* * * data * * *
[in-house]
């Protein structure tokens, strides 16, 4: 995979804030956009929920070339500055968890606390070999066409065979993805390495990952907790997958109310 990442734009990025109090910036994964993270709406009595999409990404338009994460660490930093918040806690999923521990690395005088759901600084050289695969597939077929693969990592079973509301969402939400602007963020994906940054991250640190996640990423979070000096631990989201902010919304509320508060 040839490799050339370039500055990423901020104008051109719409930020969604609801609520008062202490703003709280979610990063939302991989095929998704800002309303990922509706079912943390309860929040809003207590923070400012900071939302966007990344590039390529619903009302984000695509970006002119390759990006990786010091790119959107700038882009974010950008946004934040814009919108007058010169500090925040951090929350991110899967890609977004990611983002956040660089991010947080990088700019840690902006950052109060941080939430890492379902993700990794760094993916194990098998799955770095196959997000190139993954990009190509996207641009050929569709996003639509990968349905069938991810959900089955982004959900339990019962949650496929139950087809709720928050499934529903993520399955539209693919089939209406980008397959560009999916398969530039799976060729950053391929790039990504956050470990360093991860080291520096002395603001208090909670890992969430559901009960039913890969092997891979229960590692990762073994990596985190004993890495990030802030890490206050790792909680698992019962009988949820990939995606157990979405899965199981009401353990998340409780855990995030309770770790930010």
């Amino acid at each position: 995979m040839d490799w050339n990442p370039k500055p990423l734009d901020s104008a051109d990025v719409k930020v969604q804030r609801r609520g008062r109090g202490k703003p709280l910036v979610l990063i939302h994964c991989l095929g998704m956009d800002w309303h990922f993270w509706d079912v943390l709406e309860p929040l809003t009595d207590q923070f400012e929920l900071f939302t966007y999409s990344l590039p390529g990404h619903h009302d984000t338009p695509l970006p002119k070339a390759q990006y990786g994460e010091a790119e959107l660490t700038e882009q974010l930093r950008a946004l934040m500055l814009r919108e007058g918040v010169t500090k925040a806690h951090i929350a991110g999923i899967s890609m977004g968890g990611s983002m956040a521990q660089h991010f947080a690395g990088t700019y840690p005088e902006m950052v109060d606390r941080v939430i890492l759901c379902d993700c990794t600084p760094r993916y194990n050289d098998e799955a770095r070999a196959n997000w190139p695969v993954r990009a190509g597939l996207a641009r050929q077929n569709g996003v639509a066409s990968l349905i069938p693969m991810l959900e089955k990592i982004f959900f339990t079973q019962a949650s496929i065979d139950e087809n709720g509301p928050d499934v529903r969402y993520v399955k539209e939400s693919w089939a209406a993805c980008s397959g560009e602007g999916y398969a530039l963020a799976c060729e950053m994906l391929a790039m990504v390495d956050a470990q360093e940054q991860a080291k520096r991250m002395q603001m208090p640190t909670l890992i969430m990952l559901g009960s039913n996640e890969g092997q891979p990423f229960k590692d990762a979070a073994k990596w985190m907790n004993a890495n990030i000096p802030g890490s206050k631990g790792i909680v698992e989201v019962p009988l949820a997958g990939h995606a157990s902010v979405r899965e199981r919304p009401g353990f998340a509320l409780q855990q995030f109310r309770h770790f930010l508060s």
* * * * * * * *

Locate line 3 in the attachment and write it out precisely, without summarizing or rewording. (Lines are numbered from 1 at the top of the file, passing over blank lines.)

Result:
């Amino acid at each position: 995979m040839d490799w050339n990442p370039k500055p990423l734009d901020s104008a051109d990025v719409k930020v969604q804030r609801r609520g008062r109090g202490k703003p709280l910036v979610l990063i939302h994964c991989l095929g998704m956009d800002w309303h990922f993270w509706d079912v943390l709406e309860p929040l809003t009595d207590q923070f400012e929920l900071f939302t966007y999409s990344l590039p390529g990404h619903h009302d984000t338009p695509l970006p002119k070339a390759q990006y990786g994460e010091a790119e959107l660490t700038e882009q974010l930093r950008a946004l934040m500055l814009r919108e007058g918040v010169t500090k925040a806690h951090i929350a991110g999923i899967s890609m977004g968890g990611s983002m956040a521990q660089h991010f947080a690395g990088t700019y840690p005088e902006m950052v109060d606390r941080v939430i890492l759901c379902d993700c990794t600084p760094r993916y194990n050289d098998e799955a770095r070999a196959n997000w190139p695969v993954r990009a190509g597939l996207a641009r050929q077929n569709g996003v639509a066409s990968l349905i069938p693969m991810l959900e089955k990592i982004f959900f339990t079973q019962a949650s496929i065979d139950e087809n709720g509301p928050d499934v529903r969402y993520v399955k539209e939400s693919w089939a209406a993805c980008s397959g560009e602007g999916y398969a530039l963020a799976c060729e950053m994906l391929a790039m990504v390495d956050a470990q360093e940054q991860a080291k520096r991250m002395q603001m208090p640190t909670l890992i969430m990952l559901g009960s039913n996640e890969g092997q891979p990423f229960k590692d990762a979070a073994k990596w985190m907790n004993a890495n990030i000096p802030g890490s206050k631990g790792i909680v698992e989201v019962p009988l949820a997958g990939h995606a157990s902010v979405r899965e199981r919304p009401g353990f998340a509320l409780q855990q995030f109310r309770h770790f930010l508060s």